Mark Your Calendar!
The TTLA Annual Conference will be held June 11-13 at the Sheraton Hotel in Austin. More information coming soon.
Lawsuit Targets Texas Nursing Home for Negligence
A lawsuit alleging negligence has been filed against a nursing home in San Antonio, Texas. The lawsuit contends that the facility failed to provide adequate health care for three residents who stayed at the facility during 2011. One of the elderly residents was left without assistance for 14 hours after he was injured in a fall. According to the lawsuit, staffing issues have caused most of the negligence problems.
Paul Venema, KSAT.com 04/15/2014
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Class-Action Suit Alleges Health Care Personnel Owed $9M
A class-action lawsuit that alleges fraud and breach of contract has been filed against a company that "provides doctors and other medical personnel for Kentucky hospitals and their emergency departments." The lawsuit alleges that emergency room employees were "paid less money than they earned and were entitled to as wages and ... have had other amounts wrongfully withheld from their pay." According to the lawsuit, the company misused about $9 million over a nine year period that was actually owed to its employees.
Karla Ward, Lexington Herald-Leader 04/15/2014
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Lawsuit Filed Against Former Church Leader for Affair
A lawsuit has been filed against a former church leader from San Antonio by a woman who alleges he forced her into an affair while she was a nanny for his family. The affair began when the plaintiff was 21 years old and worked for the defendant's family. According to the filing, the home-schooling activist and former church leader "promised to marry [the plaintiff] and leveraged his status as her mentor and religious leader to continue the liaison for years after she stopped working for his family in 2008." The former church leader stepped down from his position last fall when he publicly acknowledged the inappropriate relationship.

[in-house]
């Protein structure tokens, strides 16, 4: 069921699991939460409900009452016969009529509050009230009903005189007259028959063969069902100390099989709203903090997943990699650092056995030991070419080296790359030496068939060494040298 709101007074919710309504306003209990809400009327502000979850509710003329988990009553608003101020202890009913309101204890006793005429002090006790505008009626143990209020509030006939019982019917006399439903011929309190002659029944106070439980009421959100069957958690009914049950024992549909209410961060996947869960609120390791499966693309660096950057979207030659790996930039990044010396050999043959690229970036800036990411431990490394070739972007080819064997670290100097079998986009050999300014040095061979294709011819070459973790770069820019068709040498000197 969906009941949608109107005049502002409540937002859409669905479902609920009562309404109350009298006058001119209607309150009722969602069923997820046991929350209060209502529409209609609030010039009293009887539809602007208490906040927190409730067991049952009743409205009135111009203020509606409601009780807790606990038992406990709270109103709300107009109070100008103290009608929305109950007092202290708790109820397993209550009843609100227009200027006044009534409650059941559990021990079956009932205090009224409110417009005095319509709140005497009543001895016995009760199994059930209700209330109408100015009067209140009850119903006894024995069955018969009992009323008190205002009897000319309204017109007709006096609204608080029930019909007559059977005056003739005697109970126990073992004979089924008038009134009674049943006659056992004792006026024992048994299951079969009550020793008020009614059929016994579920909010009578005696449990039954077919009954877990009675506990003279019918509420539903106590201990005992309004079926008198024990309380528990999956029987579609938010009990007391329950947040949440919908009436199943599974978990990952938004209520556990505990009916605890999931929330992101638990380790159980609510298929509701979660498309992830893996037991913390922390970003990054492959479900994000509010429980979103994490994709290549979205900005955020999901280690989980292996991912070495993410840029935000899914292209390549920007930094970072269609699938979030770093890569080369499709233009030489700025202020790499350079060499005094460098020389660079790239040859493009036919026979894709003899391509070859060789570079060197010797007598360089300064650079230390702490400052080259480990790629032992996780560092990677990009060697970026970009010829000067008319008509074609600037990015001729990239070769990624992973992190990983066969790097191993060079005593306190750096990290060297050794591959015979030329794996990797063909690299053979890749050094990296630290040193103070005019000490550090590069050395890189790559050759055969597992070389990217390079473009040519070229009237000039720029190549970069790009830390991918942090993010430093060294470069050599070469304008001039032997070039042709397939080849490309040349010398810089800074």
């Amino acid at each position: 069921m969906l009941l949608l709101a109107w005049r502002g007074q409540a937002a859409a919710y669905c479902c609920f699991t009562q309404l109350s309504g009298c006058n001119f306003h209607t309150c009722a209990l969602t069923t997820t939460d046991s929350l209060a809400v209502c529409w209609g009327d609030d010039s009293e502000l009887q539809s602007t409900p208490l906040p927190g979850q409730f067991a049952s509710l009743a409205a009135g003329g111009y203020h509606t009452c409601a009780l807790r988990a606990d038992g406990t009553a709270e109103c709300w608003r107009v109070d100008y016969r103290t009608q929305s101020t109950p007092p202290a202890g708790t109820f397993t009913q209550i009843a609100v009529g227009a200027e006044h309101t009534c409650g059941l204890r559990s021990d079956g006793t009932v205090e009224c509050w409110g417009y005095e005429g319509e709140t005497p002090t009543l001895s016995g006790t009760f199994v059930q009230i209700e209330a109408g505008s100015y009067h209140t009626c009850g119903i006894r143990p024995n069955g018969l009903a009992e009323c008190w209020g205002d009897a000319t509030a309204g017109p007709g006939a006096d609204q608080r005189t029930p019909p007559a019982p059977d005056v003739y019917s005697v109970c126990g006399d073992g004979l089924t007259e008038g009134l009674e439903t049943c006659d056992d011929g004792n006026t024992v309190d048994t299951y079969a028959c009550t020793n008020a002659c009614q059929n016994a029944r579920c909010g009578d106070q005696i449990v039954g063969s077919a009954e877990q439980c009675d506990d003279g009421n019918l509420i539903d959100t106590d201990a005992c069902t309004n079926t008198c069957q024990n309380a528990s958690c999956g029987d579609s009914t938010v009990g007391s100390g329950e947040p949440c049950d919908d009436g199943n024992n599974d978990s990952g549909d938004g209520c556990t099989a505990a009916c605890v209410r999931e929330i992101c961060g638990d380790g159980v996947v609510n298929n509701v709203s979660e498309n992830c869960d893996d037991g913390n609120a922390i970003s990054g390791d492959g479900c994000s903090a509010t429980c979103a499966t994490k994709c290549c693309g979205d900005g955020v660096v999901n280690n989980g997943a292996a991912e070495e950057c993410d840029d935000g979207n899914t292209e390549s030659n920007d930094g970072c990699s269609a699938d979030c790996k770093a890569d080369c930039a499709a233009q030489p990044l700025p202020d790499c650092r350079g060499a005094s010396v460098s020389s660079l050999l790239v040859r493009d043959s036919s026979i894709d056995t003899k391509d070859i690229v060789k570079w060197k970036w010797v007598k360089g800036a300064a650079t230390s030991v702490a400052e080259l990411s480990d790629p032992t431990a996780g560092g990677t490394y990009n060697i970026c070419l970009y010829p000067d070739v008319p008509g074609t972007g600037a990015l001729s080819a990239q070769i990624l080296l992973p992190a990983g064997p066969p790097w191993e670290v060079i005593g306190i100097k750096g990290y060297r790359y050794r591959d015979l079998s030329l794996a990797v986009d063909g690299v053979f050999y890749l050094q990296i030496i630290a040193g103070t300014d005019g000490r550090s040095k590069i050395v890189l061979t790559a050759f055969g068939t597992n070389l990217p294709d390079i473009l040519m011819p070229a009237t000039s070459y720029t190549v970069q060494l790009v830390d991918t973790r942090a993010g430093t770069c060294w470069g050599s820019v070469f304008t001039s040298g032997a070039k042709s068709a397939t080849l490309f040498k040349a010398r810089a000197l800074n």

Abe Levy, Houston Chronicle 04/15/2014
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GM to Seek Court Protection Against Ignition Suits
GM said it would ask a U.S. bankruptcy court to bar plaintiffs from proceeding with lawsuits against the automaker for claims related to any actions before it filed for bankruptcy in 2009. The defect has been linked to the deaths of at least 13 people and resulted in the recall of 2.6 million GM vehicles. In a filing with U.S. District Court for the Southern District of Texas on Tuesday, GM asked for a stay on litigation related to ignition claims until a judicial panel on multidistrict litigation decides on a motion to consolidate the claims and the bankruptcy court rules on whether the claims violate GM's 2009 bankruptcy sale order.
Sweta Singh, Reuters 04/16/2014
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Despite Rise in Spills, Hazardous Cargo Rides Rails in Secret
American railroads have long operated under federal laws that shield them from local or state oversight and provide a blanket of secrecy over much of their operations. But now a rapid rise in the number of trains carrying crude oil — along with a series of derailments and explosions — has brought new concern about the risks of transporting dangerous cargo by rail. Local and state officials complain that they receive very little information about when hazardous materials are shipped through their communities or how railroads pick their routes.
JAD MOUAWAD, The New York Times 04/16/2014
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When Spine Implants Cause Paralysis, Who Is to Blame?
More than 100 patients have experienced partial or permanent paralysis in recent years after having spinal-cord stimulators inserted in their backs, according to a WSJ analysis of adverse-event reports submitted to the FDA, and a review of medical malpractice lawsuits. In many cases, the injuries occurred after patients' spinal cords were punctured or compressed by the stimulator electrodes. Doctors who implant the devices point to a problem that may be causing the injuries: poor physician awareness about the risks of operating near the spinal cord and the techniques for mitigating dangers. Insufficient training and a lack of surgical guidelines have left some doctors ill-prepared to perform the procedure, experts say.
Joseph Walker, Wall Street Journal - $$ Subscription Required 04/16/2014
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